Securities and Exchange Commission
Litigation Release No. 18077 / April 9, 2003
Court Enters Final Judgments Against
Defendants in Mini Tender Offer Case
Securities and Exchange Commission v. Jeffrey L. Leach, Hubert A. Leach and LMC Assets Corp., United States District Court for the Eastern District of Pennsylvania, Civil Action No. 00 CV 5928
The Securities and Exchange Commission today announced that the Honorable Timothy J. Savage, United States District Judge for the Eastern District of Pennsylvania, has entered final judgments against defendants Jeffery L. Leach, his brother, Hubert A. Leach, both of whom are residents of Philadelphia, Pennsylvania, and LMC Assets Corp., in a case in which the SEC alleged fraud in connection with three mini tender offers. Under the terms of the final judgments, each defendant is enjoined from violating Sections 10(b) and 14(e) of the Securities Exchange Act of 1934, and Rules 10b-5 and 14e-1 thereunder. The final judgments also order the defendants, jointly and severally, to pay disgorgement and prejudgment interest of $6,017,553. In addition, the Court imposed civil penalties of $330,000 against Jeffery Leach, $330,000 against Hubert Leach, and $1,650,000 against LMC. The defendants consented to the entry of the final judgments without admitting or denying any of the allegations in the Commission's Complaint.
The Commission's Complaint, filed November 21, 2000, alleged that Jeffery and Hubert Leach, president and former vice-president of LMC, respectively, made substantial unlawful profits and caused investors to suffer millions of dollars in losses, by making fraudulent mini tender offers for shares of Fleming Companies, Inc., Fruit of the Loom, Ltd., and Mattel, Inc. Mini tender offers are offers for less than five percent of a class of securities registered with the Commission. The fraudulent offers were made through two shell corporations that Jeffery Leach created and controlled - LMC and Carnegie Investment Management, Ltd., a Cayman Islands company that filed a petition for bankruptcy in March 2000.
The Complaint alleged that all three tender offers were fraudulent for several reasons, including:
- The offering documents contained false statements and omitted material information about the offeror's intent in making the offer, including its ability to pay for the tendered shares.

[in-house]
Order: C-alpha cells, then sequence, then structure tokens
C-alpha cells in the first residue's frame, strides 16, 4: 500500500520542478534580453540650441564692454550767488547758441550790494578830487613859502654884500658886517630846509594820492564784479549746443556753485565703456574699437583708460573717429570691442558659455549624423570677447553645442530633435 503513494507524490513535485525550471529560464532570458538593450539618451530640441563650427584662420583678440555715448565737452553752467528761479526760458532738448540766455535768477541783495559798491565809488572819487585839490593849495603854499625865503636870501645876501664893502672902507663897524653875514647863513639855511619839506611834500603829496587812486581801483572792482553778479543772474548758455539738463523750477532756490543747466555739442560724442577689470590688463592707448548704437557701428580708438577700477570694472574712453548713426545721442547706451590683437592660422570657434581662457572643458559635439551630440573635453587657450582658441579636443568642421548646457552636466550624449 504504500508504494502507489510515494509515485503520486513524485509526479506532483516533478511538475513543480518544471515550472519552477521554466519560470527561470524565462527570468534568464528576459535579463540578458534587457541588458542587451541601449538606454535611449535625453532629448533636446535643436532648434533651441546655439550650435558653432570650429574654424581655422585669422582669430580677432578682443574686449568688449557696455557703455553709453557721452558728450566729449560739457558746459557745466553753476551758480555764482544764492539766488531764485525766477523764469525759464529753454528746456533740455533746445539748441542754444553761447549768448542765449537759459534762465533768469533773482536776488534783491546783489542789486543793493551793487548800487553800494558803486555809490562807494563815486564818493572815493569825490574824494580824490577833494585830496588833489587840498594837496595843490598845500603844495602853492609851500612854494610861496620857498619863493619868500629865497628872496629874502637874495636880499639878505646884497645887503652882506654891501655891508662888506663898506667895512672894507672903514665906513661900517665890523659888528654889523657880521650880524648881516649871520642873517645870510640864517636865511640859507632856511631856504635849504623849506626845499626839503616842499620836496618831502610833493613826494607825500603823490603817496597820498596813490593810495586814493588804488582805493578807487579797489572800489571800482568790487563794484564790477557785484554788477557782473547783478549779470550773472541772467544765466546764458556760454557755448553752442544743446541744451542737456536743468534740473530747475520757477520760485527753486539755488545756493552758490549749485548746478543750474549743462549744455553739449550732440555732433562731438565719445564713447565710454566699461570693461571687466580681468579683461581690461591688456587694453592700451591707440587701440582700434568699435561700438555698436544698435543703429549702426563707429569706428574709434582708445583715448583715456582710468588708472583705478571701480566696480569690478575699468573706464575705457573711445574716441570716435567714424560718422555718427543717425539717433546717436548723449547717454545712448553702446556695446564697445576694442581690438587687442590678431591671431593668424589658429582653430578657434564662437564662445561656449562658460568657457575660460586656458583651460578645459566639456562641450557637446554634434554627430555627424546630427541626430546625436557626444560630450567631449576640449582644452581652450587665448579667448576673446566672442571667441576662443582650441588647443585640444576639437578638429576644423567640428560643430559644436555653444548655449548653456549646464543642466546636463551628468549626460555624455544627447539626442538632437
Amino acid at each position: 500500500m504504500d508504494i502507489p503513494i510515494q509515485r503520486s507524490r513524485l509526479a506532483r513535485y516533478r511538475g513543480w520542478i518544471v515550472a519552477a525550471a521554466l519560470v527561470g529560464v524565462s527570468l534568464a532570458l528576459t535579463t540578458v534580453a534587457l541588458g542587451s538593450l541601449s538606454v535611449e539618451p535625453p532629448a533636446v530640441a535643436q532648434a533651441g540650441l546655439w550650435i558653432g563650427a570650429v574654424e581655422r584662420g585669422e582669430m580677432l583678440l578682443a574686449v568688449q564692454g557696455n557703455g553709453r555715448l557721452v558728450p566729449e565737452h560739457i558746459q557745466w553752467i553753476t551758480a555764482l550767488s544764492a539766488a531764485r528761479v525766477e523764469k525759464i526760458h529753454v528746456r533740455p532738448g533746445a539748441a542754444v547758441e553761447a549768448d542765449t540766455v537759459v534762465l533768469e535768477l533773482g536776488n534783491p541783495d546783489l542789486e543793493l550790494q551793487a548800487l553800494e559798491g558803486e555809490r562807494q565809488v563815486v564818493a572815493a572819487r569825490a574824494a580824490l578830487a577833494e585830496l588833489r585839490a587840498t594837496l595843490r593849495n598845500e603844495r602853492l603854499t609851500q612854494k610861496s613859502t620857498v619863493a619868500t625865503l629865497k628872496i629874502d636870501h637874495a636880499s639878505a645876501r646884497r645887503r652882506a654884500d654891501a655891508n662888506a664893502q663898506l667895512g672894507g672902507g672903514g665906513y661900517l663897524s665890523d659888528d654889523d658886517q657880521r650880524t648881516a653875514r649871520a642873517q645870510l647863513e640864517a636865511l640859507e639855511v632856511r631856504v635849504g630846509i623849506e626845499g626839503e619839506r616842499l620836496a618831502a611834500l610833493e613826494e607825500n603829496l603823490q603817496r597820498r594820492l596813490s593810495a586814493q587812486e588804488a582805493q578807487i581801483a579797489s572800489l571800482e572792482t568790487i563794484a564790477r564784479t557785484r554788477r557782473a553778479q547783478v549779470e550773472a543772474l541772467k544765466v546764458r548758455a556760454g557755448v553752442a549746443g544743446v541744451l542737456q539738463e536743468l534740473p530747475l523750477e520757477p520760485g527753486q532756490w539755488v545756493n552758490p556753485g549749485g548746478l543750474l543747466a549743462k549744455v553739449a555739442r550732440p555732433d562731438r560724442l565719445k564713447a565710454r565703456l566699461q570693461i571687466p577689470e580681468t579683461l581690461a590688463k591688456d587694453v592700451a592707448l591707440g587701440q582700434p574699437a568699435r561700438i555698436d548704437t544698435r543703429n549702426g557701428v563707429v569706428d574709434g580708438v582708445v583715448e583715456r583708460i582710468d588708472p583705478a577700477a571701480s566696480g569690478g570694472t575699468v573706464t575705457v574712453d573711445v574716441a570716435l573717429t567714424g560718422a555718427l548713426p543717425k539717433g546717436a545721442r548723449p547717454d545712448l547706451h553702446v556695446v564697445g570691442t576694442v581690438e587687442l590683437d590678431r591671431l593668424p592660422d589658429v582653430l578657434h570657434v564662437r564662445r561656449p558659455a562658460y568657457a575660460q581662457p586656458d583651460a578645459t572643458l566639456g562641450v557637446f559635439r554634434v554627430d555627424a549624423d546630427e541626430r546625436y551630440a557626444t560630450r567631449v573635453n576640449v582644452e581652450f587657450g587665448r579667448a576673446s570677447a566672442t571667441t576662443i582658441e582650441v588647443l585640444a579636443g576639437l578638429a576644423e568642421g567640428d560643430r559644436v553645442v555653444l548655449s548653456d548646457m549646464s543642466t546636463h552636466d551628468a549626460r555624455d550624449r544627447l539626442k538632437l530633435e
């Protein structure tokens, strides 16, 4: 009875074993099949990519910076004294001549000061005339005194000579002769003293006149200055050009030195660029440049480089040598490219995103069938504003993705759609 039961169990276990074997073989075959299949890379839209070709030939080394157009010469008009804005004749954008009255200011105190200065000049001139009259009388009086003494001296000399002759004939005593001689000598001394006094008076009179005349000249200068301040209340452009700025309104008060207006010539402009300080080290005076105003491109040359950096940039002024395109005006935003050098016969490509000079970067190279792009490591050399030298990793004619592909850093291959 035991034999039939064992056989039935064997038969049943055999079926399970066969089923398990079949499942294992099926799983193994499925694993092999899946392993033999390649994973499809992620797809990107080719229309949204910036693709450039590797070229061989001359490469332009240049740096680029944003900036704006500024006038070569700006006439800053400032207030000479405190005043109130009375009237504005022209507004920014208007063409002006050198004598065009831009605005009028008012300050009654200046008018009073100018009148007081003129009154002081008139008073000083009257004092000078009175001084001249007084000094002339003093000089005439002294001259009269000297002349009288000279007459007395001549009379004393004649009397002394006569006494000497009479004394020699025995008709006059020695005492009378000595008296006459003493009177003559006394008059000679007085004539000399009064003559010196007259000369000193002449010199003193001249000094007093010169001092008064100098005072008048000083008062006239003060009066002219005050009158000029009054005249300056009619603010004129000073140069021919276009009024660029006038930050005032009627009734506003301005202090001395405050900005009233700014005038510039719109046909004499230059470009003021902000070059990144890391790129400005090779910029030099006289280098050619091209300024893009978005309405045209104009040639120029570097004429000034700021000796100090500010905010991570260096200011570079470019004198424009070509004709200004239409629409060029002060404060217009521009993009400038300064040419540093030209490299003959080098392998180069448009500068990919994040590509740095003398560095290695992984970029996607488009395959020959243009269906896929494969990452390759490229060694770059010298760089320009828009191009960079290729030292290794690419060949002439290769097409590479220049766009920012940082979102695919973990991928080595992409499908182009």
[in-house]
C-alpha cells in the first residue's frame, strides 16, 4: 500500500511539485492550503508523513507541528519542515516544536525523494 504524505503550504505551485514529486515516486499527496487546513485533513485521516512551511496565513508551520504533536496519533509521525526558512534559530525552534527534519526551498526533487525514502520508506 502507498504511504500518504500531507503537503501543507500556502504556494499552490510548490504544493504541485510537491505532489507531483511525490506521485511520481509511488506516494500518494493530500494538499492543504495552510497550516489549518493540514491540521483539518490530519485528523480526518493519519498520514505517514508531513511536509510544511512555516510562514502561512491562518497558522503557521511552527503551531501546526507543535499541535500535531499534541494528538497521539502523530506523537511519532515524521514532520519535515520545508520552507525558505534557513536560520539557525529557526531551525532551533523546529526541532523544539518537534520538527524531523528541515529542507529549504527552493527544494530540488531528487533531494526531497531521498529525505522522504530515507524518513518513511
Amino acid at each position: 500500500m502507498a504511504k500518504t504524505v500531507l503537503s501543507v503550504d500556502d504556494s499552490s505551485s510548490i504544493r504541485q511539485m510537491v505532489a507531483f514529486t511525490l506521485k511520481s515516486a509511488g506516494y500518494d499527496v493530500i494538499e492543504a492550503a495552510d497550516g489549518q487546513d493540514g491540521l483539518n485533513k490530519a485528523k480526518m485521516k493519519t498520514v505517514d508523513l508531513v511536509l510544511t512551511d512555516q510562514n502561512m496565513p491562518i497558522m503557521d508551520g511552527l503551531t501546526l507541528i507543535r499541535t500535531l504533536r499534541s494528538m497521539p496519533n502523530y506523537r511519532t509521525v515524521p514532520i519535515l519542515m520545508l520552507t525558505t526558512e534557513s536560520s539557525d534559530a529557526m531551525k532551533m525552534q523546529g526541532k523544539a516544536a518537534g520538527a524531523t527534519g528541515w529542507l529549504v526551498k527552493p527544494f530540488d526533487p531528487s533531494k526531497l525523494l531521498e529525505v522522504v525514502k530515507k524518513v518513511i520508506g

- The defendants made numerous false and misleading statements outside of the offering documents. In particular, they falsely promised to tendering shareholders that they would be paid for their shares, typically by a certain date. In fact, shareholders were never paid for many of the tendered shares.
- The defendants structured the offers without the use of any escrow account or independent receiving agent, and failed to disclose that they could not pay for the shares; thus, they gained control of the shares before payment and obtained the equivalent of an unsecured loan and a free call option on the tendered shares. The defendants then used the unpaid-for shares as collateral to receive millions of dollars in cash from margin loans and to engage in extremely risky margin trading schemes.
- The defendants engaged in other practices that are specifically unlawful in connection with tender offers. For example, the defendants unlawfully amended the Mattel offer when they changed the offering price, but failed to give shareholders sufficient time to consider the amended offer. The defendants also unilaterally and illegally amended the Fruit of the Loom offer five weeks after its purported closing, and coerced shareholders into accepting a significantly lower price or the return of their shares. And, in connection with all three offers, the defendants failed to pay for or return the shares promptly after the close of each offer.
The entry of the foregoing final judgments concludes the Commission's enforcement action arising from the mini tender offers made by Jeffery Leach, Hubert Leach and LMC Assets Corp.
[See Litigation Release No. 16807, dated November 21, 2000.]